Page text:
Greenland Will Be Ice-free by the Year 3000 If We Don't Reduce Emissions, Scientists Warn

Scientists have warned that Greenland will be ice-free in the next thousand years unless greenhouse gas emissions are substantially reduced. Using three different climate change scenarios, a team of researchers ran hundreds of simulations to see how the ice would respond in the future.

Their findings showed that if we continue along our current trajectory of warming, 100 percent of Greenland's present-day ice mass will be gone. This could raise sea levels by over seven meters (23 feet).

The Greenland Ice Sheet is a huge mass almost the size of Alaska—but it has started to disintegrate. Subsurface ocean temperatures along its west coast rose by 1.5 C between 1996 and 1998, causing the ice sheet to retreat and thin. Scientists are worried that warming could cause it to collapse—an event predicted to raise sea levels so much that it would submerge a number of major U.S. cities, including San Francisco, Los Angeles and New Orleans.

Scientists are working to understand how Greenland's ice sheet will respond to future warming. The Intergovernmental Panel for Climate Change (IPCC) estimates that if global greenhouse gas emissions continue on their current trajectory, global temperatures will increase by between 2.6 and 4.8 C on pre-industrial levels. If emissions are reduced drastically, this can be reduced to between 0.3 and 1.7 C. A third scenario is emissions peaking at the middle of the century than drop rapidly—if this happens warming of between 1.1 and 2.6 degrees C.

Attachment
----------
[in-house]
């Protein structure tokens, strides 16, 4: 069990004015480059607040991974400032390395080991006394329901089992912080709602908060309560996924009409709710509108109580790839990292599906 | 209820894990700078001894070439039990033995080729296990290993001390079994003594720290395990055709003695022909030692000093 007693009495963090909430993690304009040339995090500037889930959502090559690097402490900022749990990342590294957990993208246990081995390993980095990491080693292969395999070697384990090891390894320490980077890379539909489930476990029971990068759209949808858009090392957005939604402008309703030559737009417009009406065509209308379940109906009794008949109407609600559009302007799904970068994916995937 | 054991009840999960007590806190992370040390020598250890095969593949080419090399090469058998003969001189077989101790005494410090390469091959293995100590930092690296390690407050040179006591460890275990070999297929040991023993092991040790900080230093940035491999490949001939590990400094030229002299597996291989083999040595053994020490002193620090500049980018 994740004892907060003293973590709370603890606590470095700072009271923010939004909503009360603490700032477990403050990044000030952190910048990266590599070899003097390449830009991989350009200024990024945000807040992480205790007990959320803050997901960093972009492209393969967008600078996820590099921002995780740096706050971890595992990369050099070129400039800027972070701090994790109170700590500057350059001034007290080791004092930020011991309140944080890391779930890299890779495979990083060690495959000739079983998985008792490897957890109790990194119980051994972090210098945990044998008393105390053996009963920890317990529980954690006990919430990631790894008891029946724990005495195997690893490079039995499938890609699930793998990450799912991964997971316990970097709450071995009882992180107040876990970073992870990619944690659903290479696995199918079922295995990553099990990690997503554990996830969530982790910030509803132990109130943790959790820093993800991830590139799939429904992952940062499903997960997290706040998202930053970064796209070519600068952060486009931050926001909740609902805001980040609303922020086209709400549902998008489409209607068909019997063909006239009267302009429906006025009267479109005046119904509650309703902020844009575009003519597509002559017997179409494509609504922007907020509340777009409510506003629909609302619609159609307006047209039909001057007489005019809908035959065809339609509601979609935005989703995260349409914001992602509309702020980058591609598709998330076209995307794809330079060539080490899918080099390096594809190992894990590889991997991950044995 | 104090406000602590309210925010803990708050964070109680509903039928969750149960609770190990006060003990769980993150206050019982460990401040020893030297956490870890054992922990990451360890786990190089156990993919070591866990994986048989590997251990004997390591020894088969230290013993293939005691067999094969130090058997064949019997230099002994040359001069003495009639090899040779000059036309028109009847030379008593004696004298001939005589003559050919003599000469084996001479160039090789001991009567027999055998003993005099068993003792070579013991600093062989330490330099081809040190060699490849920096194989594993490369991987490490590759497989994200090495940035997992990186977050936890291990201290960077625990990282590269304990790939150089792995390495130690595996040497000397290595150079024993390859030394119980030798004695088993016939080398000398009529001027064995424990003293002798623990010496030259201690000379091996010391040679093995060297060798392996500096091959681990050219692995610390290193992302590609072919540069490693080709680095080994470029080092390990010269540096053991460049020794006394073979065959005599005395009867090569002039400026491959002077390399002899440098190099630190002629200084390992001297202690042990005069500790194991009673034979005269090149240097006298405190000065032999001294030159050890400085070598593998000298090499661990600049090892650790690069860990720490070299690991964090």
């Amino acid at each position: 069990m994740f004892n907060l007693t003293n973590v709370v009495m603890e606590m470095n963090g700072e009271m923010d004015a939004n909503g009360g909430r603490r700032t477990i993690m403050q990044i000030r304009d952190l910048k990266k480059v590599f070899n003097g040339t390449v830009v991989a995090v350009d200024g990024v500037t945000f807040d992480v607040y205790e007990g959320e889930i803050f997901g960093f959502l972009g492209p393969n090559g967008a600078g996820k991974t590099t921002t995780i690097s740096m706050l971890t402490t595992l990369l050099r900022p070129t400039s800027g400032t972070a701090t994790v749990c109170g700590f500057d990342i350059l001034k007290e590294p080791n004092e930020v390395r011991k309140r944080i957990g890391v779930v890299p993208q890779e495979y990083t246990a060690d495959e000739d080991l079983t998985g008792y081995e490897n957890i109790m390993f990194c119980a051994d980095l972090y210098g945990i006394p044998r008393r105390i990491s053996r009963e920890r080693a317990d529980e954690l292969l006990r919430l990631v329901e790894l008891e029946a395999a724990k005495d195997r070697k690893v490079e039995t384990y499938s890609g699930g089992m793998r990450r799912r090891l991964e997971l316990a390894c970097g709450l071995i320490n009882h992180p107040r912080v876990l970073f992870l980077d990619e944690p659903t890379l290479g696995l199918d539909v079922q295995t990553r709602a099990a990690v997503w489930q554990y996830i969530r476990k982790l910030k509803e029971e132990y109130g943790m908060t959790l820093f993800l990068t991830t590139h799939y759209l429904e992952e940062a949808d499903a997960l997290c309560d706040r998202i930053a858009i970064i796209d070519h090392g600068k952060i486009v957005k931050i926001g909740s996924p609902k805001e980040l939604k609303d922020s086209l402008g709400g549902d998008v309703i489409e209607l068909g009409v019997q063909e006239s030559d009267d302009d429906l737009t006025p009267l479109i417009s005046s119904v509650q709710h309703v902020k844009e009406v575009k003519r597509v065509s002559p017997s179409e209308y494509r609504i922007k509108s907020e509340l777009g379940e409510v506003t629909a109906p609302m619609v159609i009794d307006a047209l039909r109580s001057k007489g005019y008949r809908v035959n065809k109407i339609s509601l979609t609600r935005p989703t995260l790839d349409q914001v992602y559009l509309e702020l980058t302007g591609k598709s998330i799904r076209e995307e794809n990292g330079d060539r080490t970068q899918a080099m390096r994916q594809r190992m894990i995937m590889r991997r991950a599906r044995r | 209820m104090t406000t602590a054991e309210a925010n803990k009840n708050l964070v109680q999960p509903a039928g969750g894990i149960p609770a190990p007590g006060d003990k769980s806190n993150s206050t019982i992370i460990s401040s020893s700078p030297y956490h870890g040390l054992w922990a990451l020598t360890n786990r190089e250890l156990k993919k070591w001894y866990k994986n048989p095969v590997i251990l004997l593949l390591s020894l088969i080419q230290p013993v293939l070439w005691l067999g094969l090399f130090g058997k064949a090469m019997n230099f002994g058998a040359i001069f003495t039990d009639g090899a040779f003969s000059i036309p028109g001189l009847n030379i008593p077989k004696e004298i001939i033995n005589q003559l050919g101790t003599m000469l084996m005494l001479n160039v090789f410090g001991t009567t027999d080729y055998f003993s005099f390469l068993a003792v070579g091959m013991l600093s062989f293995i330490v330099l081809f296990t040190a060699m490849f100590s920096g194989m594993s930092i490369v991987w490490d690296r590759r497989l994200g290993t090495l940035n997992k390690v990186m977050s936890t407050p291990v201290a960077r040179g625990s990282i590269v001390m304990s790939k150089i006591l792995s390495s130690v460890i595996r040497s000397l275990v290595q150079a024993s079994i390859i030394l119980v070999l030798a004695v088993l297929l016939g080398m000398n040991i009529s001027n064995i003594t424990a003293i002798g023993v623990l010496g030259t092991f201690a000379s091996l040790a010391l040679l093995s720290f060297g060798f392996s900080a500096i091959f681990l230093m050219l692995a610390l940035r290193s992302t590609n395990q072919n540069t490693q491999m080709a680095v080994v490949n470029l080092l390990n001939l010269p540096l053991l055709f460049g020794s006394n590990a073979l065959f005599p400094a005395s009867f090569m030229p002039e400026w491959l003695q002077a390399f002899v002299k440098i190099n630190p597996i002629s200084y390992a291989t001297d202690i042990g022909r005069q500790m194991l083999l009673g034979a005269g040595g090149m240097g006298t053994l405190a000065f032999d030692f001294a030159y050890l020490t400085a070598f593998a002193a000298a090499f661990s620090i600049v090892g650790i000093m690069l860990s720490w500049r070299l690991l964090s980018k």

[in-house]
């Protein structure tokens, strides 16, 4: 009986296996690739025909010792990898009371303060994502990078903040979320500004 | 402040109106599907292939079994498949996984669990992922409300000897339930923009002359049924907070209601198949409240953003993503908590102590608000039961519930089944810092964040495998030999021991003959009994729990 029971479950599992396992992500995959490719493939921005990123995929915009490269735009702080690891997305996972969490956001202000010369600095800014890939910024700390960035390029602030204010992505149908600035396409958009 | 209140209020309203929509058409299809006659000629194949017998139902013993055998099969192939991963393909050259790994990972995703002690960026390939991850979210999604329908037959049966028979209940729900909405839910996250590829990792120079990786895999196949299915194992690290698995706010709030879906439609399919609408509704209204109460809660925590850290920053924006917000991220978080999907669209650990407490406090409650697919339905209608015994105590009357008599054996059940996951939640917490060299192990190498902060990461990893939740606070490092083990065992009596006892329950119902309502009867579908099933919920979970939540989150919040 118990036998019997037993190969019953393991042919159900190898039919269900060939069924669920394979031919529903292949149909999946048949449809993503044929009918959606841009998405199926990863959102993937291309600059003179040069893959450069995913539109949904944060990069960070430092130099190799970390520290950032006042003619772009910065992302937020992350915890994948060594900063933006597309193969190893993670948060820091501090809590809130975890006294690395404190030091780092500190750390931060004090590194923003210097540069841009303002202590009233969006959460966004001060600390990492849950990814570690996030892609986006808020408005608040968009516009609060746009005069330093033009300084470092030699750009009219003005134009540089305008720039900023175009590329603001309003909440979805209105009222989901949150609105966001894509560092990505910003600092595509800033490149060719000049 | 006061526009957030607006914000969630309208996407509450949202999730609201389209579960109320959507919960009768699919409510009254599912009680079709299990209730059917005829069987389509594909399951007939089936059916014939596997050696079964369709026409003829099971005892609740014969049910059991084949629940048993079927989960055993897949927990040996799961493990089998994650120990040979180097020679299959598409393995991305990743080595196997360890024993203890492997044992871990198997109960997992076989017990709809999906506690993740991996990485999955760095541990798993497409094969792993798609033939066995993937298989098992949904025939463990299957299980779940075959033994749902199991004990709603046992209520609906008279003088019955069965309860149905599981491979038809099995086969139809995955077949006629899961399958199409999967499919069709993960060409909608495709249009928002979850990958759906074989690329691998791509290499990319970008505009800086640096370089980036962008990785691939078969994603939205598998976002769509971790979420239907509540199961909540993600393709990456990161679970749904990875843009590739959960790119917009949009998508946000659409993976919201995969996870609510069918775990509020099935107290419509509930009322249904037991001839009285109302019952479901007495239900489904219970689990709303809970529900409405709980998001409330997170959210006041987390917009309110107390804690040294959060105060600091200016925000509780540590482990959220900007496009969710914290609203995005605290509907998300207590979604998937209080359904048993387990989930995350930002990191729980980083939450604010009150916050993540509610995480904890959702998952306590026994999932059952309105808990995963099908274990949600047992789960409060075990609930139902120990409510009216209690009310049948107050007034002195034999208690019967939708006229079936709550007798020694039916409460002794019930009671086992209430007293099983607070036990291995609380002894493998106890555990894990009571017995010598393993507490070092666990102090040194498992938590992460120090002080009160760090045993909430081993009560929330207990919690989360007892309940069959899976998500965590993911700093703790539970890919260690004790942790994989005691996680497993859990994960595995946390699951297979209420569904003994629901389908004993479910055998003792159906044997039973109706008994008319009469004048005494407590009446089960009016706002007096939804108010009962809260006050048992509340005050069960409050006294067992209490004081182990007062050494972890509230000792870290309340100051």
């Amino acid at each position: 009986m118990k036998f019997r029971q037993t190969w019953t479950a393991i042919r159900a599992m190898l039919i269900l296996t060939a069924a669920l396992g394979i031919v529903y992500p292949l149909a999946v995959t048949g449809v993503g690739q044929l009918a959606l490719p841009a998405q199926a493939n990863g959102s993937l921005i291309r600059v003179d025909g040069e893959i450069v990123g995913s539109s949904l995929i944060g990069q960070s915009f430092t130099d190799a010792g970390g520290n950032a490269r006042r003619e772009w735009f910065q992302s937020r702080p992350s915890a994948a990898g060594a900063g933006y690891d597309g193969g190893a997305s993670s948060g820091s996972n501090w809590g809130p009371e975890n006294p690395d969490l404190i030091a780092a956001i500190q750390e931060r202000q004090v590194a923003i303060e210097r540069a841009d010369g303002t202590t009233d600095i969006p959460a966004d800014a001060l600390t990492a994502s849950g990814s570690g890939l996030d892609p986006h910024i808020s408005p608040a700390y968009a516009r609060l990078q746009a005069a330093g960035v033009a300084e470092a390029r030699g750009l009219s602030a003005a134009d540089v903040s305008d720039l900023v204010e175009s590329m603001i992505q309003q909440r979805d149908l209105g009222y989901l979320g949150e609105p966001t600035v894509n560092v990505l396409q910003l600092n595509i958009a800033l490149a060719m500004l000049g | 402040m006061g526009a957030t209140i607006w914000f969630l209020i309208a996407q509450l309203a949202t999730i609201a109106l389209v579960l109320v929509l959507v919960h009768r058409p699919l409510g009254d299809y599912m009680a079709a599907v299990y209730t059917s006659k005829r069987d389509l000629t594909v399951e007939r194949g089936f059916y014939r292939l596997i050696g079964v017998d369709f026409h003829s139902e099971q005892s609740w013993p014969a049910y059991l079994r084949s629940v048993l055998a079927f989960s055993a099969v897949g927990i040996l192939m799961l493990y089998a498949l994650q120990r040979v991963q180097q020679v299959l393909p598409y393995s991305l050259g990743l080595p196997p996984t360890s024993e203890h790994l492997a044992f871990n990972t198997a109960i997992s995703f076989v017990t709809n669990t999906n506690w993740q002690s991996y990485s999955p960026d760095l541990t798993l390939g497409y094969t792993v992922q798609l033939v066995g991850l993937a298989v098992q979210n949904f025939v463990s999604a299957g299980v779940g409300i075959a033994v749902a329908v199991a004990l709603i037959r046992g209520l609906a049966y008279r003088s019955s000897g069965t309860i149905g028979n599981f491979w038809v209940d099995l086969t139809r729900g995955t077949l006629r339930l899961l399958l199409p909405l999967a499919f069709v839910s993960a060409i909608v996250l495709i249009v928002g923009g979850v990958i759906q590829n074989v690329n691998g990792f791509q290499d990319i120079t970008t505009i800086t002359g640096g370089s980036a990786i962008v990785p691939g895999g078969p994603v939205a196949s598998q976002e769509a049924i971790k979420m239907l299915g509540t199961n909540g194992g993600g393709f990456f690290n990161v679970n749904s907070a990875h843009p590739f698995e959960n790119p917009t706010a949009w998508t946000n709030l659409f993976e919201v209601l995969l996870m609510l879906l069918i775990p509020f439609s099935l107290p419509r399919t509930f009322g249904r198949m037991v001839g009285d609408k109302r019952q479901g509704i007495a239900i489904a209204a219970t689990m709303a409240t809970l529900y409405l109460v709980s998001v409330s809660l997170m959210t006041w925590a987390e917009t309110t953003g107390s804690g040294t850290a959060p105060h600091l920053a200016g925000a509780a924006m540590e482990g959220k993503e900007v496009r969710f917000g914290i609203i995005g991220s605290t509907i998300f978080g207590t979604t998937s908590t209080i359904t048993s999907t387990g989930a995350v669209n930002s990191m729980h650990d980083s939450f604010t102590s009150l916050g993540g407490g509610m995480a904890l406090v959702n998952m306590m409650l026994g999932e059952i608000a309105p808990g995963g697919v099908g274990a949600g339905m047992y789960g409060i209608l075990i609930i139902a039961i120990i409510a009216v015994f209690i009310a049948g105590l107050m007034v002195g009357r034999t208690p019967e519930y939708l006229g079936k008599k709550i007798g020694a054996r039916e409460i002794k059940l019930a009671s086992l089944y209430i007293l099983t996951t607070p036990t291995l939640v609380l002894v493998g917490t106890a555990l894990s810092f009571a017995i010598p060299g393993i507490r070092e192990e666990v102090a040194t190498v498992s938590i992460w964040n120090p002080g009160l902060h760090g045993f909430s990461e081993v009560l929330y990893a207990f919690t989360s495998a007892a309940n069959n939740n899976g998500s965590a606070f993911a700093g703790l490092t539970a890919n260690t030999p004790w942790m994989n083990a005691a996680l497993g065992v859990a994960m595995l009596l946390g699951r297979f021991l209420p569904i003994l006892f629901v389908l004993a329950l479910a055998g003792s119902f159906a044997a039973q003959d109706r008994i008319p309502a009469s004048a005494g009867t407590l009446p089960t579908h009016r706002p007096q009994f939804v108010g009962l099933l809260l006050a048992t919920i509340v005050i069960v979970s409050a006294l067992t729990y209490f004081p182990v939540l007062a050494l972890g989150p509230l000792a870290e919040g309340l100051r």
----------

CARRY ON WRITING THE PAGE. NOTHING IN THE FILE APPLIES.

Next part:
Using these three climate change scenarios, a team of researchers led by Andy Aschwanden from the University of Alaska Fairbanks Geophysical Institute, developed a model for how Greenland will respond to warming and ran 500 computer simulations to show what could happen over the next 1,000 years. The model took into account atmospheric and ocean conditions as well as ice geometry, flow and thickness.

Their findings, published in Science Advances, showed that "in a thousand years, the Greenland Ice Sheet will look significantly different than today." Under the best case scenario, Greenland will lose between eight and 25 percent of its present-day mass. Under moderate climate change it would lose between 26 and 57 percent, while under the worst case scenario, between 72 and 100 percent will disappear.

greenland ice loss
Figure showing Greenland's predicted ice loss over the next 1,000 years under different climate scenarios. UAF Geophysical Institute

"We project that Greenland will very likely become ice-free within a millennium without substantial reductions in greenhouse gas emissions," they conclude.

"How Greenland will look in the future—in a couple of hundred years or in 1,000 years—whether there will be Greenland, or at least a Greenland similar to today, it's up to us," Aschwanden said in a statement.

The study comes as researchers find the Canadian permafrost (ground that is permanently frozen) has started to thaw—70 years earlier than predicted. "What we saw was amazing," Vladimir E. Romanovsky, lead author of the study published in Geophysical Research Letters, told Reuters. "It's an indication that the climate is now warmer than at any time in the last 5,000 or more years."

Greenland from space
Greenland from space. NASA/Johnson Space Center